A protest designed to vilify the hate speech being spread by Spencer and his constituents, ultimately morphed into the same monster it was designed to combat. The words that were heard coming from a group of protestors attempting to enter the MSC were, in my opinion, laced with more hatred and chauvinism than anything said within the confines of that private conference hall. The fact that this group of individuals found it acceptable and even more so NECESSARY, to incite violence directed towards police is absolutely unacceptable. These officers were there to protect everyone's safety, and attempting to break through their lines shows a complete disregard to decent human behavior.
The Memorial Student Center is one of our most hallowed locations on campus, and the meaning behind it is engrained into the very fabric of this fine institution. Countless service members from every conceivable walk of life paid the ultimate sacrifice in order to preserve the very freedoms that these protestors were attempting to suppress, among those the right to freedom of speech and peaceful assembly. Attempting to disgrace the very thing that our brothers and sisters shed blood for, again, is unacceptable and needs to be addressed. On behalf of all Aggies, I would like to personally apologize for the behavior of my fellow students.
In closing, I would like to step aside from my indifferences and thank you, from the depths of my heart, for standing up for every person, of every walk of life, who has experienced oppression and blatant disrespect at the hands of narrow-minded individuals. The indignation felt by these individuals and groups is mutually felt throughout the entire Aggie family. While platforms and ideologies that promote intolerance and unjust treatment do not have a place in civilized conversation, we must work together as a cohesive unit to fight back against such injustices in a responsible, professional and respectful manner. It is our honor and duty to respect the men and women who fought side by side to combat the evil that lurks in the dark recesses of humanity, waiting to strike out at those who have no means to defend themselves. I have faith in all Aggies, that they will continue to strive to ascertain the means of equality that every human being is entitled to.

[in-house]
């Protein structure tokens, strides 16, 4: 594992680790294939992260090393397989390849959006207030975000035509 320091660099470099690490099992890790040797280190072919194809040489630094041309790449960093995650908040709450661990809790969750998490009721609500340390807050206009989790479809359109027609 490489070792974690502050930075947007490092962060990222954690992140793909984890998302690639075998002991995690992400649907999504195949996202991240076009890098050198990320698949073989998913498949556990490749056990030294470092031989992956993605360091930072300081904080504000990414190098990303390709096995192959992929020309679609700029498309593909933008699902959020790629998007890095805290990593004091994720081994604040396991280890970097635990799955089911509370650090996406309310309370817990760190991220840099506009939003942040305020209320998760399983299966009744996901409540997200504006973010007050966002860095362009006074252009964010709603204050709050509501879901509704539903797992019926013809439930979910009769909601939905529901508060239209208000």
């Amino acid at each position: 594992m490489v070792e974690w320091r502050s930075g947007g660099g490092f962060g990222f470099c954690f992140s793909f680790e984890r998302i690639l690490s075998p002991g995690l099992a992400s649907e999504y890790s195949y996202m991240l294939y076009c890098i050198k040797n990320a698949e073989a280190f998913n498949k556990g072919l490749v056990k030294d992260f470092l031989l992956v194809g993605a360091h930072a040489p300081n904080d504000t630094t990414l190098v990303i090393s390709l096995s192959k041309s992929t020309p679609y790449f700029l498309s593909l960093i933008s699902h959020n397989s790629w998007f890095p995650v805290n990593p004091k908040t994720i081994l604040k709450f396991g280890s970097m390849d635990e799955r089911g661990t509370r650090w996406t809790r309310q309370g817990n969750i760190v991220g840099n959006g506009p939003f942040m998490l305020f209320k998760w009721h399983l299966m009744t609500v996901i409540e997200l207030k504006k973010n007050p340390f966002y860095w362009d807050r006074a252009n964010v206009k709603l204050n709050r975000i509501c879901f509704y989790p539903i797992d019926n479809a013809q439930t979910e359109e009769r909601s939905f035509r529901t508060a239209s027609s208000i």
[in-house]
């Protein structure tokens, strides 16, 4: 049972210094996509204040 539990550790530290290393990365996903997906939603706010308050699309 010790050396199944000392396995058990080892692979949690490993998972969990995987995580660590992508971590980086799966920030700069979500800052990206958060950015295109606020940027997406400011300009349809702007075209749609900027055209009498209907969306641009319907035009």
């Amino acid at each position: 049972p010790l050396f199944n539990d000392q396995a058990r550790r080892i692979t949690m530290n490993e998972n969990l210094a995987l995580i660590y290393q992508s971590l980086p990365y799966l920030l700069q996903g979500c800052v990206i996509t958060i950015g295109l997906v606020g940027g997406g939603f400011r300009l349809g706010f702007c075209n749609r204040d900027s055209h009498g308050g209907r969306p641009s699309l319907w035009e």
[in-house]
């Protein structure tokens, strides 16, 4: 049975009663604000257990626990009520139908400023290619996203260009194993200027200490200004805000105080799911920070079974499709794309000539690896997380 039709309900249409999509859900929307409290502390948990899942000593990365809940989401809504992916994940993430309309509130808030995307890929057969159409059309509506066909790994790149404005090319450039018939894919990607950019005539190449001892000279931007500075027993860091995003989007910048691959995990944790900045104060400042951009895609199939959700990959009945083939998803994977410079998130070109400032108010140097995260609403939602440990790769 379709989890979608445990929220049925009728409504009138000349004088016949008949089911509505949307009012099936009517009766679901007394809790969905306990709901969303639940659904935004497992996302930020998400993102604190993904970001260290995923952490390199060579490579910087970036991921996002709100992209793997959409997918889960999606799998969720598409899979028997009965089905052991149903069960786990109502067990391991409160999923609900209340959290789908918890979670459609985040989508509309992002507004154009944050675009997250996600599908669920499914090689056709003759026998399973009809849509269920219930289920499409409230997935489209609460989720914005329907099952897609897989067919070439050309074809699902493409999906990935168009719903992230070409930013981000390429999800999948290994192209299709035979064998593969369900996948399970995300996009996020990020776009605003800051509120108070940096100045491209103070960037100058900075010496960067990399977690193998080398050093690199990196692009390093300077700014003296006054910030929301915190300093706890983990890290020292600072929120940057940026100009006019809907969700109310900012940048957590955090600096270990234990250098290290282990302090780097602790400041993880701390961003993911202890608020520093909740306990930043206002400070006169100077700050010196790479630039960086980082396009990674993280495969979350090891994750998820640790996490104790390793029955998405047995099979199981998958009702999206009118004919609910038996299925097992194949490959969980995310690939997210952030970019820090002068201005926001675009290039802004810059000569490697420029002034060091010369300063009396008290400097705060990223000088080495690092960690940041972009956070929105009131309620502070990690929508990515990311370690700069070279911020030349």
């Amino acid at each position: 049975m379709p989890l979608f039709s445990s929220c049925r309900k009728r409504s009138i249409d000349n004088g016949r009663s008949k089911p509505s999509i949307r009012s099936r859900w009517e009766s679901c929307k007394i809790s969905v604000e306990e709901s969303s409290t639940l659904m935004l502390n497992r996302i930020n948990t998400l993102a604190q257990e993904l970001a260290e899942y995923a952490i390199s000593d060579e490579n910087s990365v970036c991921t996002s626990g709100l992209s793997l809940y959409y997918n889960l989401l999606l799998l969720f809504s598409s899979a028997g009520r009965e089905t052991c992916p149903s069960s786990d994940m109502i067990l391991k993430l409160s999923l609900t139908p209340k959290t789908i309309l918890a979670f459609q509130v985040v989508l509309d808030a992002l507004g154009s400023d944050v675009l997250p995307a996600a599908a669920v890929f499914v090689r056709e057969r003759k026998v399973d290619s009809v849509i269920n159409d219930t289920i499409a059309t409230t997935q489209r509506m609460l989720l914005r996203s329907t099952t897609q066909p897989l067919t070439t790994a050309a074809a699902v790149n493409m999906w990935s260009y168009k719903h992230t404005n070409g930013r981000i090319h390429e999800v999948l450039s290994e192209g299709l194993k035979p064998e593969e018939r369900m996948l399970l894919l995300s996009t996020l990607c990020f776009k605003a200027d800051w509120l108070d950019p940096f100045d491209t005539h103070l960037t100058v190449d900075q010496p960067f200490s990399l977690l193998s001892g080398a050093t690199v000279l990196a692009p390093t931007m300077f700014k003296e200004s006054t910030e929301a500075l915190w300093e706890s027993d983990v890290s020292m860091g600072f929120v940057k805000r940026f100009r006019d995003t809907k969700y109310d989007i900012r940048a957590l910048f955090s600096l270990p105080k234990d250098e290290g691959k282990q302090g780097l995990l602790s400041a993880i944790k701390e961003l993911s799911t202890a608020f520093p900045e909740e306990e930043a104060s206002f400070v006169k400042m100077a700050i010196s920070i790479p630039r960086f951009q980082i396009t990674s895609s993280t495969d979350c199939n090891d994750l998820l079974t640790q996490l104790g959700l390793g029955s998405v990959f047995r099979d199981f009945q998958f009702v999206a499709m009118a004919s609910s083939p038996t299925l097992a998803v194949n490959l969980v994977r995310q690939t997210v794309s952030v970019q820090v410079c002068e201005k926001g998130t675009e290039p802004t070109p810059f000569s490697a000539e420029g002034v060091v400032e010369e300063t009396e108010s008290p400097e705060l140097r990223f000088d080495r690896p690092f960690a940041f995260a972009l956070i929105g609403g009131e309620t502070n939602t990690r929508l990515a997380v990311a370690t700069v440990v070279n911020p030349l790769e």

In the words of Saint Francis of Assisi,
Where there is hatred, let me sow love;
Where there is injury, pardon;
Where there is doubt, faith;
Where there is despair, hope;
Where there is darkness, light;
Where there is sadness, joy
Class of 2018
Cpl / USMC / Ret'd